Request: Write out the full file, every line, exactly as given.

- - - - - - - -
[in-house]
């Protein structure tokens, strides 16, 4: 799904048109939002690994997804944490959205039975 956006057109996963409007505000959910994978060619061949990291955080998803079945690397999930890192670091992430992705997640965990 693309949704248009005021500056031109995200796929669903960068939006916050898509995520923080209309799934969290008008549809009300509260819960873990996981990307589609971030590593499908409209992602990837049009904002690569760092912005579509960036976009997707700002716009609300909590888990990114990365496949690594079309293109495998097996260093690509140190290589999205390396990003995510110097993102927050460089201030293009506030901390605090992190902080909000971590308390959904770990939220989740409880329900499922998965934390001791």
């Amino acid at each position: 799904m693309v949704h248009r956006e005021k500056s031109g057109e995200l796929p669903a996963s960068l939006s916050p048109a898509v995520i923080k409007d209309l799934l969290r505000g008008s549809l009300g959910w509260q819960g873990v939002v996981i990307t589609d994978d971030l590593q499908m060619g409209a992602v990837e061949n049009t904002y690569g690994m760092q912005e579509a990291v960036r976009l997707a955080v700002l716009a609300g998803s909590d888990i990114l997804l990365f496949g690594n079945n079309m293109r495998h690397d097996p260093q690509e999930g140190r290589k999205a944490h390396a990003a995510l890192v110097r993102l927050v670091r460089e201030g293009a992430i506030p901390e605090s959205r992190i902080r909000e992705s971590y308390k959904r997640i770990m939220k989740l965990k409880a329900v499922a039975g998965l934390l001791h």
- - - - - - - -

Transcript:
[in-house]
């Protein structure tokens, strides 16, 4: 799904048109939002690994997804944490959205039975 956006057109996963409007505000959910994978060619061949990291955080998803079945690397999930890192670091992430992705997640965990 693309949704248009005021500056031109995200796929669903960068939006916050898509995520923080209309799934969290008008549809009300509260819960873990996981990307589609971030590593499908409209992602990837049009904002690569760092912005579509960036976009997707700002716009609300909590888990990114990365496949690594079309293109495998097996260093690509140190290589999205390396990003995510110097993102927050460089201030293009506030901390605090992190902080909000971590308390959904770990939220989740409880329900499922998965934390001791």
């Amino acid at each position: 799904m693309v949704h248009r956006e005021k500056s031109g057109e995200l796929p669903a996963s960068l939006s916050p048109a898509v995520i923080k409007d209309l799934l969290r505000g008008s549809l009300g959910w509260q819960g873990v939002v996981i990307t589609d994978d971030l590593q499908m060619g409209a992602v990837e061949n049009t904002y690569g690994m760092q912005e579509a990291v960036r976009l997707a955080v700002l716009a609300g998803s909590d888990i990114l997804l990365f496949g690594n079945n079309m293109r495998h690397d097996p260093q690509e999930g140190r290589k999205a944490h390396a990003a995510l890192v110097r993102l927050v670091r460089e201030g293009a992430i506030p901390e605090s959205r992190i902080r909000e992705s971590y308390k959904r997640i770990m939220k989740l965990k409880a329900v499922a039975g998965l934390l001791h």